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Finding Solutions for Grading Stress

Grades and the grading process are sources of high anxiety for both students and instructors. I was amazed at the determination with which my online students last spring fought for a few points here and there, especially requests for extra credit. This was a graduate level course, made up almost exclusively of project-based assignments.

From my perspective, the primary value of that particular course was the participation in and completion of project stages, and the continued lessons learned along the way – not in the final letter grade. Since it wasn’t a realistic option to walk away from grading, we all persevered. But I often wondered what it would be like to abandon grading altogether. Would it be more beneficial for students to focus on the work itself and accomplishing tasks without the pressure of grades?

Sources of Frustration

Both instructors and students feel the pressures of grading. Faculty members sometimes feel like they either have to award a lot of good grades or not too many good grades, based on the expectation of their schools, programs, and supervisors. While students are often worried only about the grades they receive (i.e., having all As on their transcripts) not about the work that leads to earning them. Grade inflation has also been a concern in recent years, leading us all to look a little closer at the purpose of grades and the process of assigning them.

Grades provide a kind of incentive, good or bad, for students to complete the tasks assigned to them and upon which their learning learning will be measured. “Will it be on the test” and “is this for a grade” are just two of the questions frequently asked of teachers at all levels. Educator Will Richardson describes the current state of affairs – a system that fosters students focused on their final grade instead of developing learners who are “intrinsically motivated … patient problem solvers … who really love the process and product” of education.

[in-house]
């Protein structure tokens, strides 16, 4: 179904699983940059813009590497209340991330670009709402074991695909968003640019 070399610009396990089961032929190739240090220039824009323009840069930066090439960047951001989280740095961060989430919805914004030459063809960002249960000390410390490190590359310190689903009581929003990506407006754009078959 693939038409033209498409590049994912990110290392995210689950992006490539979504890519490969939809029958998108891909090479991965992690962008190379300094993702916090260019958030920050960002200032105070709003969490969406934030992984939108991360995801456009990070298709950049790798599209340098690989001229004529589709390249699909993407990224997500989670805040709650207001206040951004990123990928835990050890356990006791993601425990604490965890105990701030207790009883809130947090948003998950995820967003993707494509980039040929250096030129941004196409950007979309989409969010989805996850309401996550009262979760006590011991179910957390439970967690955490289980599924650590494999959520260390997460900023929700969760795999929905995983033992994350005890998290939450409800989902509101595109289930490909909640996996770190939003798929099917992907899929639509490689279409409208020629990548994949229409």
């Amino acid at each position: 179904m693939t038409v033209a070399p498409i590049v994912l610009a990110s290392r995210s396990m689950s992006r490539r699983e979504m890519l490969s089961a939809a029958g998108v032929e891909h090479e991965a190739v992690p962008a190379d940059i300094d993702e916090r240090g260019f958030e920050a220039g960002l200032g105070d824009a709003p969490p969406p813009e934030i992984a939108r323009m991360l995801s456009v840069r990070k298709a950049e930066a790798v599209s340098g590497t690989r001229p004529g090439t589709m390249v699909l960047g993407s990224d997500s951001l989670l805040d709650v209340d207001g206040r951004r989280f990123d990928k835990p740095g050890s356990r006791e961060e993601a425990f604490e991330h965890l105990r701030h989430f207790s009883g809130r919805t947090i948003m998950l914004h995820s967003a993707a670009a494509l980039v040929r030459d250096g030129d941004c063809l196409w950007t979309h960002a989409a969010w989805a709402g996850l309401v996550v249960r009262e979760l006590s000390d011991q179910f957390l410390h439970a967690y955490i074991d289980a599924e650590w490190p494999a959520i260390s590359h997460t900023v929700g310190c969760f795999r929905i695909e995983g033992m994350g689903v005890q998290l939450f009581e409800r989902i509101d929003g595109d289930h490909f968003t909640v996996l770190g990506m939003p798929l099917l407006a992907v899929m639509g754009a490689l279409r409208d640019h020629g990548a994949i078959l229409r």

Evaluation and Motivation

The concept of academic grades is ingrained in all of us from early on as part of the formal education experience. But as a recent article from Mary Bart on Faculty Focus pointed out, “grading serves multiple purposes” even though it “typically isn’t a teacher’s favorite part of the job.” Some of these purposes include:

  • Providing instructor feedback: Evaluation of student work by experienced professionals is a key component of the learning process. Grading provides the opportunity for instructors to inform, correct, encourage, and lead students toward improvement in their work. This sort of exchange between student and instructor also helps students to better understand their academic progress.
  • Measuring learning achievement: Institutions, particularly those online, are increasingly asked to provide evidence of student learning and the effectiveness of their courses. Grades as evaluation of student learning are a way to represent levels of student achievement of established learning objectives, as well as to quantify the process.
  • Increasing opportunities: Getting good grades and achieving a specific GPA may be required to continue in a program and graduate, to receive tuition assistance from an employer, and to maintain scholarships and financial aid. Grades are also an important component of graduate school applications and may be considered by employers after graduation.

Making it Work

While grading is likely here to stay, there are a few ways in which instructors and students can consider (or re-consider) the process as they move forward.

Ideas for Instructors